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'Strike First' to Become Formal U.S. Policy

The annual document the president prepares for Congress on national security strategy will include a new "strike first" military policy against terrorists and rogue states that possess chemical, biological or nuclear weapons, the White House said Monday.

The policy, a culmination of changes that President Bush has articulated in foreign relations and national security since Sept. 11, will also include new political and economic reform demands on countries that receive U.S. aid, White House Press Secretary Ari Fleischer said.

"It's part of a charge that the National Security Council has to come up with a broad statement of strategy and policy," Fleischer said.

Bush articulated his "strike first" doctrine in a June 1 commencement address at West Point.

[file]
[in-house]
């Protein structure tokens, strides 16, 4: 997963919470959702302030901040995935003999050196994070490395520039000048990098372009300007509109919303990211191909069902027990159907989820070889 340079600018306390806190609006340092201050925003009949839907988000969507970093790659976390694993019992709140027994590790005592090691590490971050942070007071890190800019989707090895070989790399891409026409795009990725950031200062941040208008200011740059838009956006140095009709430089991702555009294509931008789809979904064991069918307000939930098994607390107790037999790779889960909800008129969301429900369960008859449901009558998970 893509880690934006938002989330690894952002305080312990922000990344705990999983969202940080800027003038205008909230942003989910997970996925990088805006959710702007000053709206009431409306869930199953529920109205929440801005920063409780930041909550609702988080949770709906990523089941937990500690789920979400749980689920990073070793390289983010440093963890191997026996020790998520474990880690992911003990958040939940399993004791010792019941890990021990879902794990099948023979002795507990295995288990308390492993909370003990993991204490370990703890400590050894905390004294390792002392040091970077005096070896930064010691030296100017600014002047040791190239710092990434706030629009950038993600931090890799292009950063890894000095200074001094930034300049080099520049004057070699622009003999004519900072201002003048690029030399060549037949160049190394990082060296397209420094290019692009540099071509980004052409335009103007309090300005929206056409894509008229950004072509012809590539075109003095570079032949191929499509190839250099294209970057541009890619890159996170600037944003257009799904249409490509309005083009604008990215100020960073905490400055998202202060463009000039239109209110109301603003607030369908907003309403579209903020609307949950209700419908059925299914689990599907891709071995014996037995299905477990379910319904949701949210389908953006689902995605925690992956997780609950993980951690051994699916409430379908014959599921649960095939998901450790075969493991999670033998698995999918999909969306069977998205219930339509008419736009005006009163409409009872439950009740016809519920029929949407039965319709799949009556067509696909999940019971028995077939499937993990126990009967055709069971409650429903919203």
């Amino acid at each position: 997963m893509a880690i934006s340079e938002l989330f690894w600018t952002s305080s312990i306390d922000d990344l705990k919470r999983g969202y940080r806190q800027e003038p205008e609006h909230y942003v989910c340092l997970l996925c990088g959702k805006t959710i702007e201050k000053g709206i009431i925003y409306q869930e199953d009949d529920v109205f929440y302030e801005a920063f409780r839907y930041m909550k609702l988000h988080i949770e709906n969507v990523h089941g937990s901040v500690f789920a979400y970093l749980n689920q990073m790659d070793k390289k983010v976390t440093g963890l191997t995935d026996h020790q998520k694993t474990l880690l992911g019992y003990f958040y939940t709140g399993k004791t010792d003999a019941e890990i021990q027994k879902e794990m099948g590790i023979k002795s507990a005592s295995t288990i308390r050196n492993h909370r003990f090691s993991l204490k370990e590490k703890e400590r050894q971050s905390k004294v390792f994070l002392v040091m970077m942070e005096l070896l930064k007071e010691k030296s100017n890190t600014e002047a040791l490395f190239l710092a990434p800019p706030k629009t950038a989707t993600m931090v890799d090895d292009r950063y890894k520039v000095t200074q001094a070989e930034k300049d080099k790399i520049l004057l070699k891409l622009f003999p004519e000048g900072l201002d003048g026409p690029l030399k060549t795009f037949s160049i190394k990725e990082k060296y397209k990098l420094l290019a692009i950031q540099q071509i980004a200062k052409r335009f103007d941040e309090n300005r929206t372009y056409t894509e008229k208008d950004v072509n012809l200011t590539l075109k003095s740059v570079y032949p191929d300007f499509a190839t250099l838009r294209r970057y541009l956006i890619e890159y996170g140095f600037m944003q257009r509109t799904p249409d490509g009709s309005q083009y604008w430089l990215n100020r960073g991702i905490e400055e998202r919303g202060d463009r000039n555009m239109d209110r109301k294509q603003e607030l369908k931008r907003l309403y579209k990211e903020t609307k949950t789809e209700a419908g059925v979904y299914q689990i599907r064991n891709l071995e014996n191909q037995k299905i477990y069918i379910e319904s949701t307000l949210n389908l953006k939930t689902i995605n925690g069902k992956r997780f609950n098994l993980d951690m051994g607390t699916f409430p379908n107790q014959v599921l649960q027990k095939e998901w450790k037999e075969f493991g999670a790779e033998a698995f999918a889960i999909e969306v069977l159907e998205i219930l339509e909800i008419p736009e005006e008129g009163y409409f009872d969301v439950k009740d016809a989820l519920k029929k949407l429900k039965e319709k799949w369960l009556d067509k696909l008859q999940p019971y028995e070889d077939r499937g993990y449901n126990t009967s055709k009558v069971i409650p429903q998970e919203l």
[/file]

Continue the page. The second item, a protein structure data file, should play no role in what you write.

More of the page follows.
"The war on terror will not be won on the defensive. ... We must take the battle to the enemy, disrupt its plans, and confront the worst threats before they emerge," Bush told graduating cadets.

On Monday, Vice President Dick Cheney, speaking to the International Democratic Union Party, an association of conservative, democratic leaders around the world, said, "We will not wait until it is too late. We have a responsibility to protect ourselves against future attack, to prepare our military for all future threats, to maintain the global coalition we have built to defeat global terror and to take preemptive action when necessary."

"Containment is not possible when unbalanced dictators with weapons of mass destruction can deliver those weapons on missiles or secretly provide them to their terrorist allies," Cheney added.

Containment and deterrence were the policies of the Cold War that suggested that an enemy would not attack the United States because a retaliatory strike would be too devastating.

This is Bush's first national security strategy following his first full year in office.

The Associated Press contributed to this report.